VALLE D’AOSTA, Italy — Many artists use the environment as inspiration when completing works of art, whether it’s a painting, drawing or sculpture. But for one contemporary artist, the Earth is literally his canvas.
The French artist Saype, 34, known for his massive, Earth-friendly paintings in natural scenery, recently unveiled his latest work at the foot of Mont Blanc in Courmayeur, Italy.
The piece, a gigantic fresco made from biodegradable paint, chalk and charcoal, depicts an older person embracing a young girl who appears to revel in the sight of the mountain in the distance.
The artist said in an interview with AFP that the piece represents intergenerational bridges between the older and younger segments of the population.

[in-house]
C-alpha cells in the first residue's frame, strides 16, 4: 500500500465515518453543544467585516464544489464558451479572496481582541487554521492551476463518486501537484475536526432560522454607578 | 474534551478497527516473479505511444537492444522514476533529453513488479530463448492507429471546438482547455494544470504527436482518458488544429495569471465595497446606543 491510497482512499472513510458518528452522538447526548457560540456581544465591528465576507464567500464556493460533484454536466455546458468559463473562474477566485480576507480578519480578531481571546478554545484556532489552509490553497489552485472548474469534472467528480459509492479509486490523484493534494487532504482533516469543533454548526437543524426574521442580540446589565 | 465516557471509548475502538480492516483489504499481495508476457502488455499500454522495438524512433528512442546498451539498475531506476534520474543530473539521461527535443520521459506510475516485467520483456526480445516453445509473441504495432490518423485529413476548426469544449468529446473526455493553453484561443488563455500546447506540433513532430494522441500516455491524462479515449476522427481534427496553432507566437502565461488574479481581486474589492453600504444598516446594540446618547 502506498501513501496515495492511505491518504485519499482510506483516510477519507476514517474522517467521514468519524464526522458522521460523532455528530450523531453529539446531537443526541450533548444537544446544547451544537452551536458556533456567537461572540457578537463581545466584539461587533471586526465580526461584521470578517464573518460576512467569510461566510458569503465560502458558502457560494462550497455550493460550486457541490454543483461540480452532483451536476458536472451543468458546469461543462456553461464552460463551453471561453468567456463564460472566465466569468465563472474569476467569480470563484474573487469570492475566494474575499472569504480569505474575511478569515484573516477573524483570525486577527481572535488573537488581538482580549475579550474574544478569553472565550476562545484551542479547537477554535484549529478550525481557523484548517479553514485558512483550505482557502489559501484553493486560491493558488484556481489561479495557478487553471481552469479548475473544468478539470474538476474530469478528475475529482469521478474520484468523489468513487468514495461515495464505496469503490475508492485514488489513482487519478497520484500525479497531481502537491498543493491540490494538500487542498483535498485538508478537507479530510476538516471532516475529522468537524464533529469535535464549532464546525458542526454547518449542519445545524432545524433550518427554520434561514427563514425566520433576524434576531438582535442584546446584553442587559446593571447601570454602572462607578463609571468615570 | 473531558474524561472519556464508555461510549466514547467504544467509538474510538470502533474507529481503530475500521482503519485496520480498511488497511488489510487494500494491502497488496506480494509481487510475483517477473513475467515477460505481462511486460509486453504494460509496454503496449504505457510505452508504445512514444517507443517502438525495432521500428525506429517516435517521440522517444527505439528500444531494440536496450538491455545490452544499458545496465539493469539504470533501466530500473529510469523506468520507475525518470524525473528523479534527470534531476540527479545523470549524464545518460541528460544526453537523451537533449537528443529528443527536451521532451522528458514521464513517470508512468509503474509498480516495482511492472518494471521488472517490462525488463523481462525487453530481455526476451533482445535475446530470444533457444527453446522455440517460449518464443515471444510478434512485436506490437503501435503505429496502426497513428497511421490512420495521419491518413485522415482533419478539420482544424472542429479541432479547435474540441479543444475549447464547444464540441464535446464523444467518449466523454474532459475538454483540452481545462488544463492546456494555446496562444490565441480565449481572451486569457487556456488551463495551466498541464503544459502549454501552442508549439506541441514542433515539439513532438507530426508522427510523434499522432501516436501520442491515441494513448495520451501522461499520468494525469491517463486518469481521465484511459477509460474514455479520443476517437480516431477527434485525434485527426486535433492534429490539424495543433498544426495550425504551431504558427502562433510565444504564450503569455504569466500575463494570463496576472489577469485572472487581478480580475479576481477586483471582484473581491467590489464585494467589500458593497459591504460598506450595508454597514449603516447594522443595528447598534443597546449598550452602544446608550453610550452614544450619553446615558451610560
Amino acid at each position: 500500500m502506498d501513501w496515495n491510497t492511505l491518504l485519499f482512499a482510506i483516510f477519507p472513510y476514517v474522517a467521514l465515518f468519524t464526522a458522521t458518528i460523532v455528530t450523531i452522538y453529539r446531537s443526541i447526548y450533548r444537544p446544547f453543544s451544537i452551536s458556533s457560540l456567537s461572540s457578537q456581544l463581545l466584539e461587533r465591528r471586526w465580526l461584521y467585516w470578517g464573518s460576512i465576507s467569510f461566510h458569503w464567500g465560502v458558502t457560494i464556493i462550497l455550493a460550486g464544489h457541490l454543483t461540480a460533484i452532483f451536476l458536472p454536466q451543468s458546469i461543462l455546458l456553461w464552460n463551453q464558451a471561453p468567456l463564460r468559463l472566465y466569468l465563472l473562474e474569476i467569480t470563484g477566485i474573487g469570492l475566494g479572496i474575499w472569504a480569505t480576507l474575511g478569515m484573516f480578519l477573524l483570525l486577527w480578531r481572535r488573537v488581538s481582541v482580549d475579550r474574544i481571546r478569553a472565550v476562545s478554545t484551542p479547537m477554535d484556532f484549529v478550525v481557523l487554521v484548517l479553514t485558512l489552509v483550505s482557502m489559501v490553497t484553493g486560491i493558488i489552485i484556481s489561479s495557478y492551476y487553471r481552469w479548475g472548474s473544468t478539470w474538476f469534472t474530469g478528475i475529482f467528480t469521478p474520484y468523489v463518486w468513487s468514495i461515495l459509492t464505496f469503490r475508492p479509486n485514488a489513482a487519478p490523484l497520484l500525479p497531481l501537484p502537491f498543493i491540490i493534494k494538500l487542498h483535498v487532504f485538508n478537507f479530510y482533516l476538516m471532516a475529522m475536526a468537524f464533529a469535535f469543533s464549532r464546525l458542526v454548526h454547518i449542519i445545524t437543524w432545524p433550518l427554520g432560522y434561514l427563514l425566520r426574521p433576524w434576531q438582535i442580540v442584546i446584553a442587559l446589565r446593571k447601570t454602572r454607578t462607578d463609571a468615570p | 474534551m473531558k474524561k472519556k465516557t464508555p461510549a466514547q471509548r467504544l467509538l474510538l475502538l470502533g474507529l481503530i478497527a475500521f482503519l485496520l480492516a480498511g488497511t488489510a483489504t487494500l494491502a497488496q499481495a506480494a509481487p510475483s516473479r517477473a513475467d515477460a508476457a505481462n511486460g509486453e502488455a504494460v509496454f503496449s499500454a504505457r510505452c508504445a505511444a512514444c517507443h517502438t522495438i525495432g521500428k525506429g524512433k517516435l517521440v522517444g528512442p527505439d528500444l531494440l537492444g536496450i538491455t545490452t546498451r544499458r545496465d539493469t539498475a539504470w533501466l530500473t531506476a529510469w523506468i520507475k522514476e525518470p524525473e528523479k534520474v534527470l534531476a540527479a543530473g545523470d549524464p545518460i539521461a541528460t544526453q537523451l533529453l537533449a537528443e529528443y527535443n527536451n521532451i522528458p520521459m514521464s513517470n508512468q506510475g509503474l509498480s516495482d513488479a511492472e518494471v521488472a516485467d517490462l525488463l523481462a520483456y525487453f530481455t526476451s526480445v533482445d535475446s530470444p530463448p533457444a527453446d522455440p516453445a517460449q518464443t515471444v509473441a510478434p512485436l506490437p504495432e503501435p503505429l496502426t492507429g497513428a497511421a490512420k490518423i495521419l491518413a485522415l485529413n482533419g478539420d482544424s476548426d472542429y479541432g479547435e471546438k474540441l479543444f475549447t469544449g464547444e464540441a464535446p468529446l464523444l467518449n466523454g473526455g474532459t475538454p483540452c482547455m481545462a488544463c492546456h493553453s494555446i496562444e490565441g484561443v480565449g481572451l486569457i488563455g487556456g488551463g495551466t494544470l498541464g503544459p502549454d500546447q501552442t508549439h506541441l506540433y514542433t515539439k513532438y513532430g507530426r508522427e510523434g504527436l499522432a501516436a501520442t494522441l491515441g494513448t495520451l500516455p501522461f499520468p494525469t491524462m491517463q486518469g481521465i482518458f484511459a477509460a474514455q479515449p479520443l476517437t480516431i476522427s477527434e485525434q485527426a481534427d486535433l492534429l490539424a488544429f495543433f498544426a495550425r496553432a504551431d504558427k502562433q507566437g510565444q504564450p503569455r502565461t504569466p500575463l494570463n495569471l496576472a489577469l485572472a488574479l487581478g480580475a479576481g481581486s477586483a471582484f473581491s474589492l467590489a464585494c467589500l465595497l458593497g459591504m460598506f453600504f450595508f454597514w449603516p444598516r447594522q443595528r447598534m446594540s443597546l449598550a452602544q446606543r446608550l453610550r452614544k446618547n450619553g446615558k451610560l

“Previous generations saw this mountain in a completely different way than we do, and future generations will see it differently too,” said Saype to AFP.
Saype says the weather at altitudes of over 6,500 feet above sea level doesn’t often cooperate with his art, but that’s simply one of the occupational hazards when your specialty is huge murals drawn on the land.
“We’re in a spectacular setting, so for me, it works really well,” said Sype. “But for me, physically and logistically speaking, it’s a lot more complicated because you have to think that I’m painting on a slope. You don’t realize it, but it’s actually very steep.”
According to AFP, Saype said he didn’t cut one blade of glass or remove a single stone while working on the painting in an effort to affect the surrounding environment as little as possible.
Produced in association with AccuWeather
Edited by Judy J. Rotich and Newsdesk Manager
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